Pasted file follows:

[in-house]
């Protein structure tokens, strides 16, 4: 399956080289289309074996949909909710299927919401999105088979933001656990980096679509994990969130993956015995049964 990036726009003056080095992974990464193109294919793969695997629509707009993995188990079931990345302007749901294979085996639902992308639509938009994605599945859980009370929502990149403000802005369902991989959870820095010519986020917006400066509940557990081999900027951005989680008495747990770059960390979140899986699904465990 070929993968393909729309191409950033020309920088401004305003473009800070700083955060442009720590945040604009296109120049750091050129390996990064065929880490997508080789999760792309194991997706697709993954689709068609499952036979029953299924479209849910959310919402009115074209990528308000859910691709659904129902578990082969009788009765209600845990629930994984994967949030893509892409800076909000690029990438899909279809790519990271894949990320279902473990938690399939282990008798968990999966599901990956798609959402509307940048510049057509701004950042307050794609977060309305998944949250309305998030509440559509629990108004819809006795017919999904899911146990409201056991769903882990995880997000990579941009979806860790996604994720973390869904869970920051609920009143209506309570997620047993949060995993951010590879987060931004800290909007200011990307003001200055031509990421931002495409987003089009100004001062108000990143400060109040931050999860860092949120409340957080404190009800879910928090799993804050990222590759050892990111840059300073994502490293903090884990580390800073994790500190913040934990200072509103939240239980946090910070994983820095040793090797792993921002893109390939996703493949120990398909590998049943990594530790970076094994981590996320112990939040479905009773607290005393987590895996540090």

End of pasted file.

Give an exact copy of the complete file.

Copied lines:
[in-house]
């Protein structure tokens, strides 16, 4: 399956080289289309074996949909909710299927919401999105088979933001656990980096679509994990969130993956015995049964 990036726009003056080095992974990464193109294919793969695997629509707009993995188990079931990345302007749901294979085996639902992308639509938009994605599945859980009370929502990149403000802005369902991989959870820095010519986020917006400066509940557990081999900027951005989680008495747990770059960390979140899986699904465990 070929993968393909729309191409950033020309920088401004305003473009800070700083955060442009720590945040604009296109120049750091050129390996990064065929880490997508080789999760792309194991997706697709993954689709068609499952036979029953299924479209849910959310919402009115074209990528308000859910691709659904129902578990082969009788009765209600845990629930994984994967949030893509892409800076909000690029990438899909279809790519990271894949990320279902473990938690399939282990008798968990999966599901990956798609959402509307940048510049057509701004950042307050794609977060309305998944949250309305998030509440559509629990108004819809006795017919999904899911146990409201056991769903882990995880997000990579941009979806860790996604994720973390869904869970920051609920009143209506309570997620047993949060995993951010590879987060931004800290909007200011990307003001200055031509990421931002495409987003089009100004001062108000990143400060109040931050999860860092949120409340957080404190009800879910928090799993804050990222590759050892990111840059300073994502490293903090884990580390800073994790500190913040934990200072509103939240239980946090910070994983820095040793090797792993921002893109390939996703493949120990398909590998049943990594530790970076094994981590996320112990939040479905009773607290005393987590895996540090």